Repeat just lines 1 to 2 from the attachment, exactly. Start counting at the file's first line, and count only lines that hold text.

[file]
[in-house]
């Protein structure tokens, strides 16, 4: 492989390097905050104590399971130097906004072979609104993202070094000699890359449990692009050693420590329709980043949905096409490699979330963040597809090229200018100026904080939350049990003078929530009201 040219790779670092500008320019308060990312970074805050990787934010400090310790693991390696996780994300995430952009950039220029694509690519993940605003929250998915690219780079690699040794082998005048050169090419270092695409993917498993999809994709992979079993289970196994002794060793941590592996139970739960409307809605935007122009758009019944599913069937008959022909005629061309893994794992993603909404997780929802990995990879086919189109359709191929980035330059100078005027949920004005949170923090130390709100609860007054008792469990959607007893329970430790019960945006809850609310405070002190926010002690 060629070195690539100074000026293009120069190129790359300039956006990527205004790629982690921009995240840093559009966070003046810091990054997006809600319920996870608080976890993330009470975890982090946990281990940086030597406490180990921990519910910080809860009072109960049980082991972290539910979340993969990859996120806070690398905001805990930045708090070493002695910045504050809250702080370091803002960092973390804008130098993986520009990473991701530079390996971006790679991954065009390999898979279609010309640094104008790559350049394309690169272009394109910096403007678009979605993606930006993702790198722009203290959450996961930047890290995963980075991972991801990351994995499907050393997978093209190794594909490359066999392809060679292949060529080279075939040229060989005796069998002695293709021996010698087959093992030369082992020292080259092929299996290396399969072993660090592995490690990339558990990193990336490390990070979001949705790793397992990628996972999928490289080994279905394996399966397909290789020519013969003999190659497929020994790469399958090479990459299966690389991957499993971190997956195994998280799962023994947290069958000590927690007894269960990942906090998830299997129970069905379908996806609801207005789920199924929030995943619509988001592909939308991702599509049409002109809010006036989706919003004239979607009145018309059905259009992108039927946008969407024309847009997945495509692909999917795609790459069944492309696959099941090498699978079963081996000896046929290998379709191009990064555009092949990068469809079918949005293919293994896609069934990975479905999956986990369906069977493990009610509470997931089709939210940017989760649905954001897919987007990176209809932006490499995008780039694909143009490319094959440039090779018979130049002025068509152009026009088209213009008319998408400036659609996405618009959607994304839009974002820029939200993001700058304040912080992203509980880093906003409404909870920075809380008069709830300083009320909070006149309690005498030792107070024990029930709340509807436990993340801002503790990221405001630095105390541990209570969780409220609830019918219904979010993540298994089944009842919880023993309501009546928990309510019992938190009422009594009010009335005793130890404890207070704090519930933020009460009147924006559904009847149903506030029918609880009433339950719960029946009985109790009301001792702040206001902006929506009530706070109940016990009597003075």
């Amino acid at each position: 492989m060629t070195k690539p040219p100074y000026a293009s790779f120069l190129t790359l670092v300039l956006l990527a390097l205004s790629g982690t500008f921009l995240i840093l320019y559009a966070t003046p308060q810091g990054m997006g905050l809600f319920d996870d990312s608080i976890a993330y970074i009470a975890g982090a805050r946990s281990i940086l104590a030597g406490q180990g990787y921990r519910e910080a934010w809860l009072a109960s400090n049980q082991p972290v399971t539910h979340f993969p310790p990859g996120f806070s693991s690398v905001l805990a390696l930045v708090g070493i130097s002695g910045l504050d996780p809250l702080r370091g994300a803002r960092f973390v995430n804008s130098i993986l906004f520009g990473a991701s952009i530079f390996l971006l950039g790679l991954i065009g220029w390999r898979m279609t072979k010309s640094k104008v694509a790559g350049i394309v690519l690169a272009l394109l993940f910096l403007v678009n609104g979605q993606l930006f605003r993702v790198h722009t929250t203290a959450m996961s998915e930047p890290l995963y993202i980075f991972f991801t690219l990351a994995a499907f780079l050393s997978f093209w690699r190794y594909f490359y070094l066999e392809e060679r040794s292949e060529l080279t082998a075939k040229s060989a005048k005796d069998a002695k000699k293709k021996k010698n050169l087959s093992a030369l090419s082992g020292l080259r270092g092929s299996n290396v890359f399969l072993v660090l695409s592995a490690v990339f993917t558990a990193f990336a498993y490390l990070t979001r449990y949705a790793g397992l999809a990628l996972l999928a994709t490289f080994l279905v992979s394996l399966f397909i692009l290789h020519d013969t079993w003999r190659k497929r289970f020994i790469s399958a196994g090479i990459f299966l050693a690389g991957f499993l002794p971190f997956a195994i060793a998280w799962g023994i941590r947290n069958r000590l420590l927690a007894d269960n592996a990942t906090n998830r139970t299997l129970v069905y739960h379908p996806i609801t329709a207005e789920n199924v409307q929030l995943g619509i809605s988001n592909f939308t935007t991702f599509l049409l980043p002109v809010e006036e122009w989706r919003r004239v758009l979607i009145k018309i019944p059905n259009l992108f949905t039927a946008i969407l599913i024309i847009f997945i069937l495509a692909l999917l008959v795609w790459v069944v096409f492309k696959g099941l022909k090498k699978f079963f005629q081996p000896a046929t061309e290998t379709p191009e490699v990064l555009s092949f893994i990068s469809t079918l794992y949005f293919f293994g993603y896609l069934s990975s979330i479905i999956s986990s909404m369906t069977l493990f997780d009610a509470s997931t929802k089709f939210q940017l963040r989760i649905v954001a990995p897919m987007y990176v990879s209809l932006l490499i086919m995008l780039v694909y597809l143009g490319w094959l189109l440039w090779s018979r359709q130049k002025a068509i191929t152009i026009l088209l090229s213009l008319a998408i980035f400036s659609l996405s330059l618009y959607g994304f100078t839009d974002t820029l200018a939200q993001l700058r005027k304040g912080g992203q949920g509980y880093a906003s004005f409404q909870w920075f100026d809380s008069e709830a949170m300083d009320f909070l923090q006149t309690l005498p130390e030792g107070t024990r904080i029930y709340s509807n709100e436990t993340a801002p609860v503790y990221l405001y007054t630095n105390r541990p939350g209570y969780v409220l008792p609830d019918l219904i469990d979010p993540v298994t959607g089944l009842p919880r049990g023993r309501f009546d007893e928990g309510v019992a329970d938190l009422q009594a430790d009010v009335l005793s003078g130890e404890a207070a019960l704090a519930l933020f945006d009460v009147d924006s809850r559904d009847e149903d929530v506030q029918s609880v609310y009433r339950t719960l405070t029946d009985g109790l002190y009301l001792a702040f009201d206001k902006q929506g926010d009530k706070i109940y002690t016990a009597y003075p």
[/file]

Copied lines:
[in-house]
């Protein structure tokens, strides 16, 4: 492989390097905050104590399971130097906004072979609104993202070094000699890359449990692009050693420590329709980043949905096409490699979330963040597809090229200018100026904080939350049990003078929530009201 040219790779670092500008320019308060990312970074805050990787934010400090310790693991390696996780994300995430952009950039220029694509690519993940605003929250998915690219780079690699040794082998005048050169090419270092695409993917498993999809994709992979079993289970196994002794060793941590592996139970739960409307809605935007122009758009019944599913069937008959022909005629061309893994794992993603909404997780929802990995990879086919189109359709191929980035330059100078005027949920004005949170923090130390709100609860007054008792469990959607007893329970430790019960945006809850609310405070002190926010002690 060629070195690539100074000026293009120069190129790359300039956006990527205004790629982690921009995240840093559009966070003046810091990054997006809600319920996870608080976890993330009470975890982090946990281990940086030597406490180990921990519910910080809860009072109960049980082991972290539910979340993969990859996120806070690398905001805990930045708090070493002695910045504050809250702080370091803002960092973390804008130098993986520009990473991701530079390996971006790679991954065009390999898979279609010309640094104008790559350049394309690169272009394109910096403007678009979605993606930006993702790198722009203290959450996961930047890290995963980075991972991801990351994995499907050393997978093209190794594909490359066999392809060679292949060529080279075939040229060989005796069998002695293709021996010698087959093992030369082992020292080259092929299996290396399969072993660090592995490690990339558990990193990336490390990070979001949705790793397992990628996972999928490289080994279905394996399966397909290789020519013969003999190659497929020994790469399958090479990459299966690389991957499993971190997956195994998280799962023994947290069958000590927690007894269960990942906090998830299997129970069905379908996806609801207005789920199924929030995943619509988001592909939308991702599509049409002109809010006036989706919003004239979607009145018309059905259009992108039927946008969407024309847009997945495509692909999917795609790459069944492309696959099941090498699978079963081996000896046929290998379709191009990064555009092949990068469809079918949005293919293994896609069934990975479905999956986990369906069977493990009610509470997931089709939210940017989760649905954001897919987007990176209809932006490499995008780039694909143009490319094959440039090779018979130049002025068509152009026009088209213009008319998408400036659609996405618009959607994304839009974002820029939200993001700058304040912080992203509980880093906003409404909870920075809380008069709830300083009320909070006149309690005498030792107070024990029930709340509807436990993340801002503790990221405001630095105390541990209570969780409220609830019918219904979010993540298994089944009842919880023993309501009546928990309510019992938190009422009594009010009335005793130890404890207070704090519930933020009460009147924006559904009847149903506030029918609880009433339950719960029946009985109790009301001792702040206001902006929506009530706070109940016990009597003075």